The approved version of the bill recognizes harm reduction measures as a public health strategy by ensuring that non-combustible alternatives to cigarettes are properly regulated.
Garin said, “We envision that this bill will contribute in the protection of public health, not only for the non-smokers but also for the current adult Filipino smokers.”
The bill prohibits the sale of e-cigarettes and HTPs to minors, providing that the minimum allowable age for the purchase, sale and use of ENDS/ENNDS or HTPs shall be 18 years old.
Section 7 also requires retailers to ensure that no individual purchasing ENDS/ENDDS or HTPs is below 18. “Retailers shall verify the age of all buyers by requiring the presentation of any valid government-issued identification card exhibiting the buyer’s photograph and age or date of birth,” it says.
Garin said the bill aims to address the unintended or potential adverse consequences on the use of these products. “Thus, we have included in this bill, mechanisms on controlling safety risks and preventing youth uptake of all tobacco and nicotine products,” she said.
The bill also includes sections on packaging and health warnings which manufacturers, importers and distributors are required to comply with. The packaging shall contain information such as instructions for use and storage of the product, including a reference that the product should not be used by young people and non-smokers; contra-indications; warnings for specific risks groups; possible adverse effects; addictiveness and toxicity; list of ingredients contained in the product; indication of the nicotine content; among others.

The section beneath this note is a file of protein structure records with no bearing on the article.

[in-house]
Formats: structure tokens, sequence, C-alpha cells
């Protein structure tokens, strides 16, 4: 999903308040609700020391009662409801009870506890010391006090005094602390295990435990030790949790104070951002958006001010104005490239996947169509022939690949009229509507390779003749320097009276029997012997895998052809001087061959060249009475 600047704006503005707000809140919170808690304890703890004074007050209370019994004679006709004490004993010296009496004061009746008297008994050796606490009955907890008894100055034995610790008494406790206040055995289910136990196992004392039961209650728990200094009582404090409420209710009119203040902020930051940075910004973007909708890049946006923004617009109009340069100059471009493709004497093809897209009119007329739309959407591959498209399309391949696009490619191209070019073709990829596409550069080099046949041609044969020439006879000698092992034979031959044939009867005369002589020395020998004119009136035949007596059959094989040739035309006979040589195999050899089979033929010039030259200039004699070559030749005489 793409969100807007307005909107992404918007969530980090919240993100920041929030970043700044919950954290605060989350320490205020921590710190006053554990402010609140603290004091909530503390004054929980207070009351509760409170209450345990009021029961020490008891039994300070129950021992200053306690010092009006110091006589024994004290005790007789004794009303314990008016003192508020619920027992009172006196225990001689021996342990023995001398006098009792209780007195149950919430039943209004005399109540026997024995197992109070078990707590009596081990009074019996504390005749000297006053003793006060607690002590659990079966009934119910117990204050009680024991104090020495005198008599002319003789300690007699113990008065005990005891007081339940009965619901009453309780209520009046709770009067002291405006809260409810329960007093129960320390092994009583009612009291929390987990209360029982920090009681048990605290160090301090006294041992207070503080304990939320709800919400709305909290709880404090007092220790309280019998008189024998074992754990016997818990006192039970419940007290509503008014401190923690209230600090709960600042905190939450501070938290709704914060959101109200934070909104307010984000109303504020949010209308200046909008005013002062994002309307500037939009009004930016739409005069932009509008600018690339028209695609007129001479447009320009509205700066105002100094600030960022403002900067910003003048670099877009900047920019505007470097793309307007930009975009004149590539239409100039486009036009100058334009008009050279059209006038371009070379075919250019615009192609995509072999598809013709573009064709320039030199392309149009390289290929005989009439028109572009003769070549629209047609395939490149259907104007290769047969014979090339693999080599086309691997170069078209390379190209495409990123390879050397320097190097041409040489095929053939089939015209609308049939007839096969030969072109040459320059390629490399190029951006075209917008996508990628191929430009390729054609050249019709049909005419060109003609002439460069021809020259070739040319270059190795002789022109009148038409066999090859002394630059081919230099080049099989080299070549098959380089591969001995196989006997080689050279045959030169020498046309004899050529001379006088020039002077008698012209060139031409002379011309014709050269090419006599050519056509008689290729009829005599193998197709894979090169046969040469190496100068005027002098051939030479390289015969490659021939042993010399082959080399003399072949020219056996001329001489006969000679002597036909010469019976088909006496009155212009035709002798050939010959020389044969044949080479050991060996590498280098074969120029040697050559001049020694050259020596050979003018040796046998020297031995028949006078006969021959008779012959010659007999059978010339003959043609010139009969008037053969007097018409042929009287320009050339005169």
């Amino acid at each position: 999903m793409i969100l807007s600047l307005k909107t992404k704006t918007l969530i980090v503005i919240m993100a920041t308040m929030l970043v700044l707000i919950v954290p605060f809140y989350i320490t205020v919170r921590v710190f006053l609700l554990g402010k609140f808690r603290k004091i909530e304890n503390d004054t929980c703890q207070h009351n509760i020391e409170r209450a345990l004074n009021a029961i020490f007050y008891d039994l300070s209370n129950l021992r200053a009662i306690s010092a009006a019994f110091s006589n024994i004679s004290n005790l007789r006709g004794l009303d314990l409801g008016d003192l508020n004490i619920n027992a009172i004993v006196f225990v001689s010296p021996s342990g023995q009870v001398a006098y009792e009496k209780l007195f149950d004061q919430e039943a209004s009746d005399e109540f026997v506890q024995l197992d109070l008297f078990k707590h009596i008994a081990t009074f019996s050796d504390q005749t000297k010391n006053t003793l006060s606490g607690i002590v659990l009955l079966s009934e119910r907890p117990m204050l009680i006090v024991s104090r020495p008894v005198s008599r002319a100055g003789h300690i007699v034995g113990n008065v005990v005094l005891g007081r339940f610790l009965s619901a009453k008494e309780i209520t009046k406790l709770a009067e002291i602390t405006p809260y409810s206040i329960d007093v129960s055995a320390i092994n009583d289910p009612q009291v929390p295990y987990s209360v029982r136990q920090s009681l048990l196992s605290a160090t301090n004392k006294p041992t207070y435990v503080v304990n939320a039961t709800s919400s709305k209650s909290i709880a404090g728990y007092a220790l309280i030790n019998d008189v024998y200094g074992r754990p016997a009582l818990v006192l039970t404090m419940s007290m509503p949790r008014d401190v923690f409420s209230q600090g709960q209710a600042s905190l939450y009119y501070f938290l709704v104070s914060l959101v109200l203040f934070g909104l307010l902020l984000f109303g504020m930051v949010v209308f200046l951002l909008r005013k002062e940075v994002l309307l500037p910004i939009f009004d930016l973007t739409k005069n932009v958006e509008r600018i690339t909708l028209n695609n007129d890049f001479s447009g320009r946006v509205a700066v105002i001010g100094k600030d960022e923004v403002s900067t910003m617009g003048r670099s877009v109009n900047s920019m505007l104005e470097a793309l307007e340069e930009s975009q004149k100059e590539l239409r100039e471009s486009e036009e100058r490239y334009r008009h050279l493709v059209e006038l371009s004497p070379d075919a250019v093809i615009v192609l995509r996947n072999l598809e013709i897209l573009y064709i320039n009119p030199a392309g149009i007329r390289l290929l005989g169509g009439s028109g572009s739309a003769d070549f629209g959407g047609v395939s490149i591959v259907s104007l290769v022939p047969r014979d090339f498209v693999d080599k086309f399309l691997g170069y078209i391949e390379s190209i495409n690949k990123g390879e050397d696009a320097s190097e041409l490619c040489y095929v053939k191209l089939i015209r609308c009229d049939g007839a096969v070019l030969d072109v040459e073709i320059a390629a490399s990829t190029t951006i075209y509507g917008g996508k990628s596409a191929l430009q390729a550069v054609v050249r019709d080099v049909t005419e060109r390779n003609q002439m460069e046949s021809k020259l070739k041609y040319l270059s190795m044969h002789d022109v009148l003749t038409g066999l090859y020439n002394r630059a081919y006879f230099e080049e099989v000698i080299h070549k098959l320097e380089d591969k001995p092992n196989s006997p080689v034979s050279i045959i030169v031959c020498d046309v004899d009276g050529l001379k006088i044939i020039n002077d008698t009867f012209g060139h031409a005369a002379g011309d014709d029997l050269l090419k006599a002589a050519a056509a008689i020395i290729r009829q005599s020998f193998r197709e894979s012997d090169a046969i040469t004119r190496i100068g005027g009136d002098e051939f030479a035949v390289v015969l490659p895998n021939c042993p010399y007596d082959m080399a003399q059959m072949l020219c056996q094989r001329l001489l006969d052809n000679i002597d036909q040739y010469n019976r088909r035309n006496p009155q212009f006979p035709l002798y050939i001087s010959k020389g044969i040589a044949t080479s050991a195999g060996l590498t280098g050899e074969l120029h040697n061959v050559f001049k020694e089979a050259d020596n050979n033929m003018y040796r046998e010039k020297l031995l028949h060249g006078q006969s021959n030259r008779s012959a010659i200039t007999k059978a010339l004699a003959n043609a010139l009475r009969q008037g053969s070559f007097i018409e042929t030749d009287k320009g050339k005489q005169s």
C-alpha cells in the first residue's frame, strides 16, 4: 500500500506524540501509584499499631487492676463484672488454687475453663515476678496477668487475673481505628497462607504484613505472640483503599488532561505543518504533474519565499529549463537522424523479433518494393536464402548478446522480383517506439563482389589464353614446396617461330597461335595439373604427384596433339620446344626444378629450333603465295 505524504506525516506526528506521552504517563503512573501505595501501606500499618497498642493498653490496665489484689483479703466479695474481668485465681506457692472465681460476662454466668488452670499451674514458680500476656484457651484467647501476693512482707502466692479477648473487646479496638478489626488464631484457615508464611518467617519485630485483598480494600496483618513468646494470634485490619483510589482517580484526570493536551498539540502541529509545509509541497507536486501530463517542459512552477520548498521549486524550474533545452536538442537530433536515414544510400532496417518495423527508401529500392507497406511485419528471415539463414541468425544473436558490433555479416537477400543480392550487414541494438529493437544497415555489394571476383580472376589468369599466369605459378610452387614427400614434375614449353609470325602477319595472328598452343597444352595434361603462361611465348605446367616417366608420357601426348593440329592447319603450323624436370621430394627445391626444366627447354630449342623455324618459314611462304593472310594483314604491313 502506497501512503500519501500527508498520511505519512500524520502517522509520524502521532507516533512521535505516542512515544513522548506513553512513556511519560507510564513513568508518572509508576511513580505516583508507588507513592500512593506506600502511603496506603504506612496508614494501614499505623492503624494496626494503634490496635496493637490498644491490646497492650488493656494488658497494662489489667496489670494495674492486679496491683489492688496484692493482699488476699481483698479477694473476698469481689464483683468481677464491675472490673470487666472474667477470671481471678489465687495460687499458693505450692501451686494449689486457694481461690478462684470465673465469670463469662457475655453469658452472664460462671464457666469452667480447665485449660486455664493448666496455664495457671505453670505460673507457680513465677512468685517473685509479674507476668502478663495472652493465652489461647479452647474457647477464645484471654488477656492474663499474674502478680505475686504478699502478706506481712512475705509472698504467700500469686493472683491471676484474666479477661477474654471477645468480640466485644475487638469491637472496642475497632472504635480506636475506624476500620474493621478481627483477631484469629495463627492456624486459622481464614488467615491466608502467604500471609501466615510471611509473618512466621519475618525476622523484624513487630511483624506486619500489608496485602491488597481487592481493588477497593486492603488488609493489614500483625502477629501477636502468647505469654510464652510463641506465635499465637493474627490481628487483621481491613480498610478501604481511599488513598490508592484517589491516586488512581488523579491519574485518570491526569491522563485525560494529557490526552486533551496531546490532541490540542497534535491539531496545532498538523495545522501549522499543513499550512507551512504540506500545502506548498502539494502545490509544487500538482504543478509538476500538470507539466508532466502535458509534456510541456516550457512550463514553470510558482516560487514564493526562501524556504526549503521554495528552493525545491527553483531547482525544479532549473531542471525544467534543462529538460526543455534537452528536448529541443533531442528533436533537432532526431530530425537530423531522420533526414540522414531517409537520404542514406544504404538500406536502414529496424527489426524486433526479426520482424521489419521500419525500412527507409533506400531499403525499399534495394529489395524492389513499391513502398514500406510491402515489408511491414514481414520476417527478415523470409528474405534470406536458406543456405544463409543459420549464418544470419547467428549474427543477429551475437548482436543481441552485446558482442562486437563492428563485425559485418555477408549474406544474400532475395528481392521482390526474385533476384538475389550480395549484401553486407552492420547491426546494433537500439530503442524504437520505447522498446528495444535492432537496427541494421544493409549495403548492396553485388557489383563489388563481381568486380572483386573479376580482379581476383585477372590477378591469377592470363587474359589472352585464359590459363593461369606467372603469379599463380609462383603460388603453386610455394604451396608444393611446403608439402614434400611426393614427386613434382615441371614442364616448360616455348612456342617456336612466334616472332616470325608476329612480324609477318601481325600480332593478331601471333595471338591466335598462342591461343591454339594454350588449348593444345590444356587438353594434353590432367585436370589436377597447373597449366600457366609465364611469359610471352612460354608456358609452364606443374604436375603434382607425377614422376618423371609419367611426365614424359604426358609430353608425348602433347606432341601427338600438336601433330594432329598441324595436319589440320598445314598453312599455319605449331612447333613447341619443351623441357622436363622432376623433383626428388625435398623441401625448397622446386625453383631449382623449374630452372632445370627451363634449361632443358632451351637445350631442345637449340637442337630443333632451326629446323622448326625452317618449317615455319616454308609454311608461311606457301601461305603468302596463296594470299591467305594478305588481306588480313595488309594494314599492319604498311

The health warning shall have the words, “This product contains nicotine which is a highly addictive substance.”
It also specifies that the products shall not be tampered with. Section 5 of the bill provides that all e-liquid receptacles shall be child-resistant, tamper-resistant and shall be protected against breakage and leakage.